We were founded in Ithaca, and it’s our home. Ithaca has a great quality of life and it’s a great place to raise a family. There are high barriers to entering the real estate market in Ithaca, but we couldn’t think of another place to be. We would entertain buying or developing more properties in Ithaca as long as the market supported such an expansion. There still remains quite a bit of unmet housing demand in Ithaca as employment continues to grow.

Q: You’re also planning a redevelopment of Ithaca Gun site, right? The site has a well-documented history of environmental contamination. If you had to sum up the cleanup and the redevelopment process to date, what would you say?

I would sum up the redevelopment process as slow and complex. We have run into several major obstacles over the course of the remediation, but I anticipate concluding the remediation part of the project by the end of this year. The city is using the development site as a staging area for remediating the Island park site that we donated. We cannot commence remediation of the development site until they are done with their work.

Q: Affordability is a hot topic right now. Housing in Ithaca is becoming a major issue as costs continue to rise. Looking forward, do you see any possibility of rents moderating? What can be done by developers? What can be done by the Ithaca community?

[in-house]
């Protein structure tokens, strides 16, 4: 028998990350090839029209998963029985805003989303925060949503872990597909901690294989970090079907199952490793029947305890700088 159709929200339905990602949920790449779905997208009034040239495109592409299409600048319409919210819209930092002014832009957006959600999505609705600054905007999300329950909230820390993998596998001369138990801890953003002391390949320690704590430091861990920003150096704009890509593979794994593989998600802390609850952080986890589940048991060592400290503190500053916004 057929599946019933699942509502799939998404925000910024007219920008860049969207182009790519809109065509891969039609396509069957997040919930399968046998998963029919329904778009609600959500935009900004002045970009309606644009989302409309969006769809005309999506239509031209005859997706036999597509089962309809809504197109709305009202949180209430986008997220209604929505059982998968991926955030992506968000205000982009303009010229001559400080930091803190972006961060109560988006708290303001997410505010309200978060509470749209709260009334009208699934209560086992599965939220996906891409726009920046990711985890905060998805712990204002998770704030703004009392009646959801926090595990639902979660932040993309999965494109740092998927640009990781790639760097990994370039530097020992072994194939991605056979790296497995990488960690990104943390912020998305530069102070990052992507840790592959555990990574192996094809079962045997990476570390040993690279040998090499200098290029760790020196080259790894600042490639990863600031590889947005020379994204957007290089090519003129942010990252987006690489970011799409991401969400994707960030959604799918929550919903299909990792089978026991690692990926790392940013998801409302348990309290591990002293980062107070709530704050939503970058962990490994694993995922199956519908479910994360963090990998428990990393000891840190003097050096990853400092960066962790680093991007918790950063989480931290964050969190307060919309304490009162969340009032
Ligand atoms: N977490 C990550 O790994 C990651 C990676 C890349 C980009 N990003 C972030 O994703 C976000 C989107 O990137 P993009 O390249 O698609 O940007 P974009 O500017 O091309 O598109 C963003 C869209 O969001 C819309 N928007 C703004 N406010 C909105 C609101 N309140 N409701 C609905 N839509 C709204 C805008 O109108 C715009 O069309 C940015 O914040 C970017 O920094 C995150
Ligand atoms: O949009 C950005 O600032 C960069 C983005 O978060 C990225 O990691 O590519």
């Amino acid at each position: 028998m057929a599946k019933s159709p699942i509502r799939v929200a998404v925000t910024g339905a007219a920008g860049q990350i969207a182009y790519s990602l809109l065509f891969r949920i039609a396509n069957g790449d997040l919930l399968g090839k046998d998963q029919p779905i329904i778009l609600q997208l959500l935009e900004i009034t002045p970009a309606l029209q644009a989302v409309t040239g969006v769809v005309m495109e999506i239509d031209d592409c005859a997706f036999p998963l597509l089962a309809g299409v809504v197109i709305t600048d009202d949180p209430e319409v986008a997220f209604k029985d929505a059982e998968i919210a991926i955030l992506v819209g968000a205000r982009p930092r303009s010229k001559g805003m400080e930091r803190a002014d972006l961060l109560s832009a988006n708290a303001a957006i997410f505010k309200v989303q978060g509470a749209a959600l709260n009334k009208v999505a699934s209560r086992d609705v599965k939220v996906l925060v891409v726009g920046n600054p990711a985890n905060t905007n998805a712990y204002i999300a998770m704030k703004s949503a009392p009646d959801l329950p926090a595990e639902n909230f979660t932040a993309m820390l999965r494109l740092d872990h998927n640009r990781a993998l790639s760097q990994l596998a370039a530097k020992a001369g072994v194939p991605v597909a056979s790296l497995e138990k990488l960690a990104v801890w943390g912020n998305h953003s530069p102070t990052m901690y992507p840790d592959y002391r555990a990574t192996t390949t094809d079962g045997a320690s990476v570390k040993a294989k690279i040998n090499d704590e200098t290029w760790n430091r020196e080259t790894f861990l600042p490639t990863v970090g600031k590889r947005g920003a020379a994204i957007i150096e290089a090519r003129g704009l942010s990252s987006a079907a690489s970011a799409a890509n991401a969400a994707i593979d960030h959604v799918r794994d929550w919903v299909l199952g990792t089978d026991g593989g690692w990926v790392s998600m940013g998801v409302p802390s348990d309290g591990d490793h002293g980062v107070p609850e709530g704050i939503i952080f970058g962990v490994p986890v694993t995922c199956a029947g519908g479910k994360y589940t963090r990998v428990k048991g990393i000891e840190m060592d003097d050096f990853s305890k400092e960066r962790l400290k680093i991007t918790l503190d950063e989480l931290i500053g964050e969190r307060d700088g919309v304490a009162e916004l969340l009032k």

I believe that as long as we continue adding density downtown where it belongs, we will reach a critical mass of housing which will help moderate rent increases. I believe that one can preserve the neighborhood feel of the cottages on the hills while still allowing density downtown. The Ithaca community needs to understand that serving special interests during the development process can very often make the difference between a project going forward and contributing positively to the tax rolls or not.

Real estate development is very capital intensive and very risky. Layering on additional costs is short sighted. In my opinion, it is better to make it easier to build where density is appropriate than to frustrate development to the point that it sprawls to open space outside of Ithaca—of course there are those who oppose any new development. I heard it said recently that people hold a version of Ithaca in their hearts and minds that looks as it did when they first moved here. However, change is part of a growing community. If you look at the old Sanborn (fire insurance) maps of downtown Ithaca, you will find stables, telegraph offices, and trolley barns.

Q: THP owns a few properties in Collegetown. Any comments about the Collegetown Form Guidelines (the new zoning plan)? Pros and cons?

We have no active development projects in Collegetown so are not directly affected. I haven’t closely followed the issue, but would say that the new guidelines appear to concentrate density where it’s appropriate.

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Brian Crandall

Brian Crandall reports on housing and development for the Ithaca Voice. He can be reached at